Bridgette Redman's Reviews > Jane and the Unpleasantness at Scargrave Manor

Jane and the Unpleasantness at Scargrave Manor by Stephanie Barron
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Feb 01, 12

Read in January, 2000

It is rare for me to write that the first book in a series I am fond of is a dud. Perhaps that is because if the first book is unenjoyable, it is rare for me to read any further in the series. One exception to this rule is Stephanie Barron’s Jane Austen series.

The first book in the series, Jane and the Unpleasantness at Scargrave Manor is rather forgettable. So forgettable, that when I decided to review the first three books in the series, I realized there was little I could recall about the book, except that one of Jane’s friends was accused of killing her husband. So off to the library I went (the copy of the book I owned having been destroyed in a basement flood), and checked out the book to re-read it. So little of it had stuck with me that the revelation of the murderer remained suspenseful until the end. Not a common occurrence when re-reading a mystery novel.

The Good

That the book was suspenseful and well-plotted are definitely points in its favor. The Earl of Scargrave dies after a winter ball celebrating his nuptials with Isobel, a friend of Jane Austen. Isobel’s maid leaves the house and accuses Isobel of murdering her husband. It is left to the wits of Miss Austen to prove the innocence of her friend and unravel the mystery.

As a pure exercise in characterization, the novel is wonderful. Barron paints very rich characters—Austen not the least of them. She shows us each character through Austen’s yes and we’re inclined to take Austen’s judgement much of the time. Barron adopts the cultural gentility that is present in Austen’s own writing and our critiques of characters are often made with the standards of the time—1802, rather than by our modern standards.

Barron also does a beautiful job of recreating Austen’s writing style. The story is presented in a series of diary entries and a few letters to her sister Cassandra. I think Barron originally meant to use more letters but as she wrote the book found the diary entries more convenient as the letters disappear as a device.

There is the usual prologue often used in novels about historical characters claiming that the manuscripts were recently “found” and are being made public for the first time. I have mixed feelings about the device, for while it gives the writer an excuse to use historical figures as literary ones, I’d rather they simply took the characters and offered us no excuses except fine writing and plotting.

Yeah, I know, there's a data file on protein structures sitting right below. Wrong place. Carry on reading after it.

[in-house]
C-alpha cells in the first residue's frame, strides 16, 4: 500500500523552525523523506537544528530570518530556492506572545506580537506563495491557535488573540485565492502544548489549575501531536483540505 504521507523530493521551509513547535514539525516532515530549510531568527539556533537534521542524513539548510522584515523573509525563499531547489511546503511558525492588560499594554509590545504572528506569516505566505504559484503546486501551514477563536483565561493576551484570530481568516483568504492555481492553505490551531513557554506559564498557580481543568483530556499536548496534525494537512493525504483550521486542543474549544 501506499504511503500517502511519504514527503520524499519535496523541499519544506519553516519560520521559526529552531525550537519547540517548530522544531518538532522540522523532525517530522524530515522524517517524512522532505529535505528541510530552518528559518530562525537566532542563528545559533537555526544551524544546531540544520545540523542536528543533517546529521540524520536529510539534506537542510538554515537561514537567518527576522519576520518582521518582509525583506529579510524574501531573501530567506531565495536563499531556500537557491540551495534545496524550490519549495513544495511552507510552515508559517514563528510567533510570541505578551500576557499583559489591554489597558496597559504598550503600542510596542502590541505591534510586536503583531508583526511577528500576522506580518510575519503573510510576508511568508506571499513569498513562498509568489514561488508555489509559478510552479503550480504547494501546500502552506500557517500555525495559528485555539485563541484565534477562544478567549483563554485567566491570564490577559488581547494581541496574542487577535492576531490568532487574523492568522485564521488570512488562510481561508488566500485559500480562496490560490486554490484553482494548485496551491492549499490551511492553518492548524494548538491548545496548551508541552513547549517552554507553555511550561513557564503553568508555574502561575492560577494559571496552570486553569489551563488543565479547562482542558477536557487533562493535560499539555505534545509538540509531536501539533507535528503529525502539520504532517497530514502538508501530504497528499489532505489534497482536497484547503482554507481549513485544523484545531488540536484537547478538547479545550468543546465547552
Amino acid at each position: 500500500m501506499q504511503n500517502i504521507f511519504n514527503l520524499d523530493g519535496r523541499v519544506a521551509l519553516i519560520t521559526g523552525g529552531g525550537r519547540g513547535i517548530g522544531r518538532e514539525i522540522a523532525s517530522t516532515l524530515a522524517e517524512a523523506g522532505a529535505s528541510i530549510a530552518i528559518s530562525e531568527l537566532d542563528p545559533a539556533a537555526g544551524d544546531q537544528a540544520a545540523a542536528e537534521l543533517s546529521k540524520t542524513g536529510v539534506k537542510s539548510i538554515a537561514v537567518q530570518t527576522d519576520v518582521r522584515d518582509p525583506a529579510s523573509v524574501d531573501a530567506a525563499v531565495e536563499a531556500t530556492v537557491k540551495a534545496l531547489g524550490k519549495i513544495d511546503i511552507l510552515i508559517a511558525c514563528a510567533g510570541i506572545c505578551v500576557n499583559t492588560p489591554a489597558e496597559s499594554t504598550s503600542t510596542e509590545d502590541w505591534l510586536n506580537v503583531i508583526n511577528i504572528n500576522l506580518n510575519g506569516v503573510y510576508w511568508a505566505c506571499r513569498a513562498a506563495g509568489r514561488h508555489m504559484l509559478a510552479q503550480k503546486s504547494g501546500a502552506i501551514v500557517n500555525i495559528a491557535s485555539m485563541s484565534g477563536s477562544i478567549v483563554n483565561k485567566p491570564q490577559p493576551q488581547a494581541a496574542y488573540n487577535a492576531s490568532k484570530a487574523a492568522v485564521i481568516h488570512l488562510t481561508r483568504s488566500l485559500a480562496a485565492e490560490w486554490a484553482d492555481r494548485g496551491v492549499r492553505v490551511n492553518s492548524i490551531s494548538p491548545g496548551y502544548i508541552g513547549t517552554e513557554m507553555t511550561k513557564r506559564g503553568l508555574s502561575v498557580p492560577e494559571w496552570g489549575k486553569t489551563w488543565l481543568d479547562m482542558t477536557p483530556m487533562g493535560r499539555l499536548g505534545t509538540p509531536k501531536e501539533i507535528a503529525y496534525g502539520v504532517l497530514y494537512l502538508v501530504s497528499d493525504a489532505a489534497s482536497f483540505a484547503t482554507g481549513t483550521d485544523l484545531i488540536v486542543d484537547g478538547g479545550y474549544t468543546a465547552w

The Bad

I may be committing sacrilege here, but as much as I enjoy the stories of Jane Austen, I am not a big fan of her writing style (despite admitting that it is much better than anything I’ll ever achieve). Barron imitates Austen to a fault and not always the strongest points of Austen’s writing. Also, Barron is sometimes clumsy in her imitation in this book, sacrificing her own voice to Austen’s, something that can be most dangerous for any writer.

This novel has a tendency to plod. It takes too many pages to say too little. The reader can anticipate much of what is going to happen long before it does. I do exclude the final denouement from the previous statement. The novel’s end has several interesting and unexpected twists.

Jane’s acquaintances often remark on her wit and cleverness, but the reader sees very little of said wit displayed. We must take the word of her flatterers. It is one of Barron’s biggest flaws in the novel—she tells rather than shows.

OK, but read it anyway

Despite these criticisms and the slow pace of the book, I still recommend you read it. The rest of the series is very good. It is almost as if this is a mere practice novel for Barron for she certainly gets it right in subsequent books.

The other books in the series are:

Jane and the Man of the Cloth
Jane and the Wandering Eye
Jane and the Genius of the Place
Jane and the Stillroom Maid
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